RNS Morning Report: ISPU’s Islamophobia Index; Indian Bishop Charged; White Nationalism

Muslim and civil rights groups and their supporters gather at a rally against what they call a “Muslim ban” in Washington, on Oct. 18, 2017. (AP Photo/Manuel Balce Ceneta)

Need to know: Thursday, May 2, 2019

Assessing Attitudes

Anti-Muslim hate is driven by politics, not faith — and it’s preventable, study suggests

Americans who personally know a Muslim are more than twice as likely to have a favorable opinion toward Muslims than those who do not, a new report finds. More from Religion News Service

'Save Our Sisters'

In India, charges against a Catholic bishop a victory for abused nuns

Only after five of the victim's fellow nuns staged a 15-day protest outside Kerala’s high court building in Kochi last summer was the bishop, who denies the charges, arrested and eventually charged. More from Religion News Service

Opinion

Why white nationalism tempts white Christians

Too often Christian individuals and institutions act as if general statements condemning bigotry and saccharine assertions of racial and ethnic equality are sufficient to combat white nationalism. They are not, writes Jemar Tisby. More from Religion News Service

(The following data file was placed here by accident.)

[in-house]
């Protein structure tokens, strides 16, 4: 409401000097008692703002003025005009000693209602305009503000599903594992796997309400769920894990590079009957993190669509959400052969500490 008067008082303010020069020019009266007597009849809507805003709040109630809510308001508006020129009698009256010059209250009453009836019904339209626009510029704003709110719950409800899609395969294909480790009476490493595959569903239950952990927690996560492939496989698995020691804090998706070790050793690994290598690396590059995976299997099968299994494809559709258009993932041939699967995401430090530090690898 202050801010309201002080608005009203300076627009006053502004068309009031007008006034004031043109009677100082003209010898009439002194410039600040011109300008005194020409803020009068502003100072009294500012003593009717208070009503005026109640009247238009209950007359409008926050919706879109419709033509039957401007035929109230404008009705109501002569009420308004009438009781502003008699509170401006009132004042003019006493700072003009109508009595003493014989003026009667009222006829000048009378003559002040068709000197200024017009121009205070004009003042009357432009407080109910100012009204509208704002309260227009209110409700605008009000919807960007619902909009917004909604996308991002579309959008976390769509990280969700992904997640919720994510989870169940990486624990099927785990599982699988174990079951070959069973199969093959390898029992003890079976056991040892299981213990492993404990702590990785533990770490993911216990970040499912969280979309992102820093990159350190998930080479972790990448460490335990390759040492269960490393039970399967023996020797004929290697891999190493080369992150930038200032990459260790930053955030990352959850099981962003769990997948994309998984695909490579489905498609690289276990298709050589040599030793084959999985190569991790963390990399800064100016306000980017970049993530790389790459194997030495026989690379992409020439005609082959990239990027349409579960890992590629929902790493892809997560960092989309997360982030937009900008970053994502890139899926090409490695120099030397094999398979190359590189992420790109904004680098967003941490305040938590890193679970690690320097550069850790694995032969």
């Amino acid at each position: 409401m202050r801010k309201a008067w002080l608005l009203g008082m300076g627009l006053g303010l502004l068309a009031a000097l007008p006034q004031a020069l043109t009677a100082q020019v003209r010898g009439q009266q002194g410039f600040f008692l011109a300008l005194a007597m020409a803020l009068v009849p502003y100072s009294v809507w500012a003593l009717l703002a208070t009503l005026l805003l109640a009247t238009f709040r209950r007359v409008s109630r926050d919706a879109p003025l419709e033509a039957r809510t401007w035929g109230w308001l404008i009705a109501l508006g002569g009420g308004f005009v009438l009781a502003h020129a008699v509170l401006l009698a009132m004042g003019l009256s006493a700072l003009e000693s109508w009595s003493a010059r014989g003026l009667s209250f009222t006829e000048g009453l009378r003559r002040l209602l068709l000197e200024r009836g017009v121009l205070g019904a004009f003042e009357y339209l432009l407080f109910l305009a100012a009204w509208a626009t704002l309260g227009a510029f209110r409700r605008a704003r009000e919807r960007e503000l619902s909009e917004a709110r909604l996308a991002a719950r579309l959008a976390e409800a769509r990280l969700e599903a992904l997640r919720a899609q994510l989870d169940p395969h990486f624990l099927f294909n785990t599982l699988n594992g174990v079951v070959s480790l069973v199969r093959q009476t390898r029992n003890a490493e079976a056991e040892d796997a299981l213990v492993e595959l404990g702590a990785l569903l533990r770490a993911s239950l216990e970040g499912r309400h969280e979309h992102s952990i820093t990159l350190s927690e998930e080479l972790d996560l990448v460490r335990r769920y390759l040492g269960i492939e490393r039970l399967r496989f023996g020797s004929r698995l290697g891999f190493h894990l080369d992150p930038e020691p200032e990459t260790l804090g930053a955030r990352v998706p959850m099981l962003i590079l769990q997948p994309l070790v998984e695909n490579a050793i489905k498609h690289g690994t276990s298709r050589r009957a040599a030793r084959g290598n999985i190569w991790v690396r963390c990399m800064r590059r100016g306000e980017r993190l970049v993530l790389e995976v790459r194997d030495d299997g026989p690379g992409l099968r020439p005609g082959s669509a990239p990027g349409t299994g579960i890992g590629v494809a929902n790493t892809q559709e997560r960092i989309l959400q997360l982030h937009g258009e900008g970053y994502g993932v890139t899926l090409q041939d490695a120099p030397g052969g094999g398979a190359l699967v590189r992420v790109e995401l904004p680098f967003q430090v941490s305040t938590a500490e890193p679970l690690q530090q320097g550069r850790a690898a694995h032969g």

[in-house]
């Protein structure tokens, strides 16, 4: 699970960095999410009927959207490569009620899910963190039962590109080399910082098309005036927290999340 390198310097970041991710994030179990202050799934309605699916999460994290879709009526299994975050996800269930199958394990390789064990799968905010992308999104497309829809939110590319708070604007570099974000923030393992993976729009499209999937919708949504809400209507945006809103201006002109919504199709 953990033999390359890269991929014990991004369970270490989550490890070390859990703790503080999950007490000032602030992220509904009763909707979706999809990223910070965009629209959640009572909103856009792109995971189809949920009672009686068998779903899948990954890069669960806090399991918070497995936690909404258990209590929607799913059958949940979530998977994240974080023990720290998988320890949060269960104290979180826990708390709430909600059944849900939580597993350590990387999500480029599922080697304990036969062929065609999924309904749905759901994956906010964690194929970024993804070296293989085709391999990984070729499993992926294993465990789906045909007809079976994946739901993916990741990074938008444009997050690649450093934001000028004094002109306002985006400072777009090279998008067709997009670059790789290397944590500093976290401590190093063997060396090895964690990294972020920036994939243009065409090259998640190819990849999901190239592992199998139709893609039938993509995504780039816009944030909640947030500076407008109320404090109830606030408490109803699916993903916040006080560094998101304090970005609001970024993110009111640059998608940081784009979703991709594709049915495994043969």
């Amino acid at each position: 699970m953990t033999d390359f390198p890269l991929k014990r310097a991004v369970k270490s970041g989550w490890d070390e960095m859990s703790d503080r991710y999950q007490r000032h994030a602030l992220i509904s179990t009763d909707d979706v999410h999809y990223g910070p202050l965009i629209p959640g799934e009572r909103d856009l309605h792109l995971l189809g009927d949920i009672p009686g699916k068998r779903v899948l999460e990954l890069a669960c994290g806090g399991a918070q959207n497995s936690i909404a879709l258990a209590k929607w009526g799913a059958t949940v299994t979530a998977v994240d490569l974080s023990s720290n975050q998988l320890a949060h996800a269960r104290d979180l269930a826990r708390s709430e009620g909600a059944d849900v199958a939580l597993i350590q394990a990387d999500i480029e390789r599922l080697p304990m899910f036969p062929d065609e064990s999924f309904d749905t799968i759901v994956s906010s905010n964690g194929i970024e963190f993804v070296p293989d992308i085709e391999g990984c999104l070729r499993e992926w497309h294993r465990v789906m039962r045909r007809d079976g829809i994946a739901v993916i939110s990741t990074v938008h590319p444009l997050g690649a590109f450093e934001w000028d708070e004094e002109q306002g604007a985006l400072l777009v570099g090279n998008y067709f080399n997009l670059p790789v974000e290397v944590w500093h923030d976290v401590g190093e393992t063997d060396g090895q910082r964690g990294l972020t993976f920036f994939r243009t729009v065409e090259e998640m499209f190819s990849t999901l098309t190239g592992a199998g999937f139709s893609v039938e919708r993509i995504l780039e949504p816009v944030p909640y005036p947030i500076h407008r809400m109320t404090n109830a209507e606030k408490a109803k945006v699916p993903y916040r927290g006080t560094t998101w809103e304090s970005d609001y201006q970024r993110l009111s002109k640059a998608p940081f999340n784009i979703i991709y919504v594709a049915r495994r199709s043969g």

Signs of the Times

If leaked draft for Curia reform is for real, the Vatican is headed for disaster

The Catholic hierarchy needs to take a few pointers from how modern corporations manage their staffs and push their products, writes Thomas Reese. More from Religion News Service

Flunking Sainthood

Will the BYU honor code protests make any difference?

Yes, the protests of Mormon students will make a difference--not just in BYU's policy, but in a more honest acknowledgment of how institutional change happens in the Church, writes Jana Riess. More from Religion News Service

Exemption Opposition

Measles outbreak: N.Y. is still allowing religious vaccine exemptions

A bill to end religious exemptions is stalled, in part because of concern about the reaction of politically influential religious constituents, including ultra-Orthodox Jewish groups. More from The New York Times

 

 

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Jonathan Woodward

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